Using microscopy to manipulate and visualize signal transduction in living cells Public Deposited

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Last Modified
  • March 21, 2019
Creator
  • Vitriol, Eric
    • Affiliation: School of Medicine, Department of Cell Biology and Physiology
Abstract
  • Signaling events in cells are often localized and transient. Understanding how these pathways are regulated in space and time requires the development of new tools that reveal spatiotemporal transduction. Subcellular events can be visualized in real-time by high-resolution light microscopy. Technological advances in live-cell imaging have offered the means to not only observe the phenotypic consequences of signaling events, but to visualize and manipulate the activity of their components. This dissertation describes four studies in which microscopy is implemented to manipulate or visualize signal transduction in living cells. The first study demonstrates contributions to Chromophore Assisted Laser Inactivation, a light-mediated loss of function tool. The second study describes the generation of a new probe to visualize the activation of Src-family kinases. The third study utilizes a biosensor for the GTPase RhoA to reveal novel information about how this signaling component is spatiotemporally regulated in neurons. Finally, the fourth study describes a new computational method for the automated identification and tracking of protein structures called focal adhesions. Together these studies demonstrate the power of using microscopy to gain key insights to the spatiotemporal details of signal transduction.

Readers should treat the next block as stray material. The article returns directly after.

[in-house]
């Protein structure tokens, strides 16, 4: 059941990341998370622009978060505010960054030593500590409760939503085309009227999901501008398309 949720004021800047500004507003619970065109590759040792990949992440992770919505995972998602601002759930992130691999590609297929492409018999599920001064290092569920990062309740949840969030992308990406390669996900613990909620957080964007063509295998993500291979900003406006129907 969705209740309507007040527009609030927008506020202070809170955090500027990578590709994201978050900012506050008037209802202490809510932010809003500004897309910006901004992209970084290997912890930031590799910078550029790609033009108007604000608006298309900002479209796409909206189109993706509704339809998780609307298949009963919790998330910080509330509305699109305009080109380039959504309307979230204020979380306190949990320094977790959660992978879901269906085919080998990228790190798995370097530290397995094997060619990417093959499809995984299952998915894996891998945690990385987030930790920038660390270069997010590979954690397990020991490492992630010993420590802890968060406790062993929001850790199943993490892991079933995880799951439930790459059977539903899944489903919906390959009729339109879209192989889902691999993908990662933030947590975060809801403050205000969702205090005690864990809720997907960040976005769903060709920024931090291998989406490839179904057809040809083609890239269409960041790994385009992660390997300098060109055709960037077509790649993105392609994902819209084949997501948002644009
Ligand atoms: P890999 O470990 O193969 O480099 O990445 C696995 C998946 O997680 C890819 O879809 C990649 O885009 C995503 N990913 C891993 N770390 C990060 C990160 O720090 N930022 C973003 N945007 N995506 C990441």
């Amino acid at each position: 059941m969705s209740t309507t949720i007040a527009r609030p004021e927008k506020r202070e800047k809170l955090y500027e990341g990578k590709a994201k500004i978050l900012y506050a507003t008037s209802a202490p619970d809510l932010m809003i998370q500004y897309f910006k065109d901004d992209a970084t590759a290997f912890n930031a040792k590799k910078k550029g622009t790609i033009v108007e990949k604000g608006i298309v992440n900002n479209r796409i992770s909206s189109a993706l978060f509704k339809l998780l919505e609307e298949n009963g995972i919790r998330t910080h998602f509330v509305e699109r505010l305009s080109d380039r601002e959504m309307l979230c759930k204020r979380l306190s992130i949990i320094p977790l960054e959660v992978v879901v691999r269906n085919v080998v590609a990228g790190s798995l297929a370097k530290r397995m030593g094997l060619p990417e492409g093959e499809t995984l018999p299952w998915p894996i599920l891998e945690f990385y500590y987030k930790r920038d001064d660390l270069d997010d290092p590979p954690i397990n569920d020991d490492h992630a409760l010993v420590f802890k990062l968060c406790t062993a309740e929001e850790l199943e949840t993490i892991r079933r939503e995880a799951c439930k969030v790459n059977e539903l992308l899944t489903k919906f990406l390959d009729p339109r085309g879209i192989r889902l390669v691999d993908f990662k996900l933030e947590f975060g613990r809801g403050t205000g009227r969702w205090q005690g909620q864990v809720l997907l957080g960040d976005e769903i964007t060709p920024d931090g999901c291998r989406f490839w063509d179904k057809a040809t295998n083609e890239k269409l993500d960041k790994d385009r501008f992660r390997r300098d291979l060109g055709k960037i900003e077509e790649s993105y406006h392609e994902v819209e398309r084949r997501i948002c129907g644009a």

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  • In Copyright
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  • "... in partial fulfillment of the requirements for the degree of Doctor of Philosophy in the Department of Cell and Developmental Biology."
Advisor
  • Jacobson, Ken
  • Hahn, Klaus
Degree granting institution
  • University of North Carolina at Chapel Hill
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Place of publication
  • Chapel Hill, NC
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  • Open access
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